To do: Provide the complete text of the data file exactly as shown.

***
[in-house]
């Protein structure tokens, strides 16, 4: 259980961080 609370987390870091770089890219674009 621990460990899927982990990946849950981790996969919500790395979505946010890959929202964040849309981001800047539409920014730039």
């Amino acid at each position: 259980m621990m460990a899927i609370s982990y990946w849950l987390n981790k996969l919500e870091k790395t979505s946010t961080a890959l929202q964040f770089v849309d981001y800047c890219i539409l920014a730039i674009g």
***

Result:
[in-house]
């Protein structure tokens, strides 16, 4: 259980961080 609370987390870091770089890219674009 621990460990899927982990990946849950981790996969919500790395979505946010890959929202964040849309981001800047539409920014730039």
């Amino acid at each position: 259980m621990m460990a899927i609370s982990y990946w849950l987390n981790k996969l919500e870091k790395t979505s946010t961080a890959l929202q964040f770089v849309d981001y800047c890219i539409l920014a730039i674009g």